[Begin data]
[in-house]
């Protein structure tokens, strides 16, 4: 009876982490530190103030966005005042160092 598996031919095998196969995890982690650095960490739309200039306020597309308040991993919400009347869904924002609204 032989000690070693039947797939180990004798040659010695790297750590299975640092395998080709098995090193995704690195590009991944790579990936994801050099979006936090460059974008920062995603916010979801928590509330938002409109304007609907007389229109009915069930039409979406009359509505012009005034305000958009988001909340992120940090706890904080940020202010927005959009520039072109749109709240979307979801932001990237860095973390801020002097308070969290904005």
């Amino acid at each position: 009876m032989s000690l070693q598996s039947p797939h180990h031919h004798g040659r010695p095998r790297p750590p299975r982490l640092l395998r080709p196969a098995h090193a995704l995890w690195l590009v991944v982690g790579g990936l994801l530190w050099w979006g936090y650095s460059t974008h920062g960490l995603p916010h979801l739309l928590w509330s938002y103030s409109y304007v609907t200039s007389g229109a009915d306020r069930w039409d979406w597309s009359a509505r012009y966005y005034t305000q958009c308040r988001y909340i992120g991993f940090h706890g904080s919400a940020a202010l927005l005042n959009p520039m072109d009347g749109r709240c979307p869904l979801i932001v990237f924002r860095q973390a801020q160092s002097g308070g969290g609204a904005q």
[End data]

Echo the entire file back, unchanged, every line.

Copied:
[in-house]
């Protein structure tokens, strides 16, 4: 009876982490530190103030966005005042160092 598996031919095998196969995890982690650095960490739309200039306020597309308040991993919400009347869904924002609204 032989000690070693039947797939180990004798040659010695790297750590299975640092395998080709098995090193995704690195590009991944790579990936994801050099979006936090460059974008920062995603916010979801928590509330938002409109304007609907007389229109009915069930039409979406009359509505012009005034305000958009988001909340992120940090706890904080940020202010927005959009520039072109749109709240979307979801932001990237860095973390801020002097308070969290904005």
């Amino acid at each position: 009876m032989s000690l070693q598996s039947p797939h180990h031919h004798g040659r010695p095998r790297p750590p299975r982490l640092l395998r080709p196969a098995h090193a995704l995890w690195l590009v991944v982690g790579g990936l994801l530190w050099w979006g936090y650095s460059t974008h920062g960490l995603p916010h979801l739309l928590w509330s938002y103030s409109y304007v609907t200039s007389g229109a009915d306020r069930w039409d979406w597309s009359a509505r012009y966005y005034t305000q958009c308040r988001y909340i992120g991993f940090h706890g904080s919400a940020a202010l927005l005042n959009p520039m072109d009347g749109r709240c979307p869904l979801i932001v990237f924002r860095q973390a801020q160092s002097g308070g969290g609204a904005q």